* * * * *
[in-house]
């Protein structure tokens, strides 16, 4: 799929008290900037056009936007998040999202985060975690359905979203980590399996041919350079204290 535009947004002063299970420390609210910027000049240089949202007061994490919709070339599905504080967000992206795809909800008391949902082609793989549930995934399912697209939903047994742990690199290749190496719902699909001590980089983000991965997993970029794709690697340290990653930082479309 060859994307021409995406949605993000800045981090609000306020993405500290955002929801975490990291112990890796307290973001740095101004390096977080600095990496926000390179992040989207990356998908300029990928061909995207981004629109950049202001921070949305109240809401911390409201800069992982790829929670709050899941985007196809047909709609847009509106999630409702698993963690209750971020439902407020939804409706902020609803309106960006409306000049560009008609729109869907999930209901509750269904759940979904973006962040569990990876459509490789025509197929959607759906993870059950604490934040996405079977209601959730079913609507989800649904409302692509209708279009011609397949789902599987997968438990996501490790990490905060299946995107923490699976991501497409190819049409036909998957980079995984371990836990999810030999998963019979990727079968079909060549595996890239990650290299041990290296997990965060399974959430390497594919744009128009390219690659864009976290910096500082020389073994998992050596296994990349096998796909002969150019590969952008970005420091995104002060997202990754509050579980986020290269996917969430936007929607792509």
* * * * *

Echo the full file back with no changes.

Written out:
[in-house]
């Protein structure tokens, strides 16, 4: 799929008290900037056009936007998040999202985060975690359905979203980590399996041919350079204290 535009947004002063299970420390609210910027000049240089949202007061994490919709070339599905504080967000992206795809909800008391949902082609793989549930995934399912697209939903047994742990690199290749190496719902699909001590980089983000991965997993970029794709690697340290990653930082479309 060859994307021409995406949605993000800045981090609000306020993405500290955002929801975490990291112990890796307290973001740095101004390096977080600095990496926000390179992040989207990356998908300029990928061909995207981004629109950049202001921070949305109240809401911390409201800069992982790829929670709050899941985007196809047909709609847009509106999630409702698993963690209750971020439902407020939804409706902020609803309106960006409306000049560009008609729109869907999930209901509750269904759940979904973006962040569990990876459509490789025509197929959607759906993870059950604490934040996405079977209601959730079913609507989800649904409302692509209708279009011609397949789902599987997968438990996501490790990490905060299946995107923490699976991501497409190819049409036909998957980079995984371990836990999810030999998963019979990727079968079909060549595996890239990650290299041990290296997990965060399974959430390497594919744009128009390219690659864009976290910096500082020389073994998992050596296994990349096998796909002969150019590969952008970005420091995104002060997202990754509050579980986020290269996917969430936007929607792509």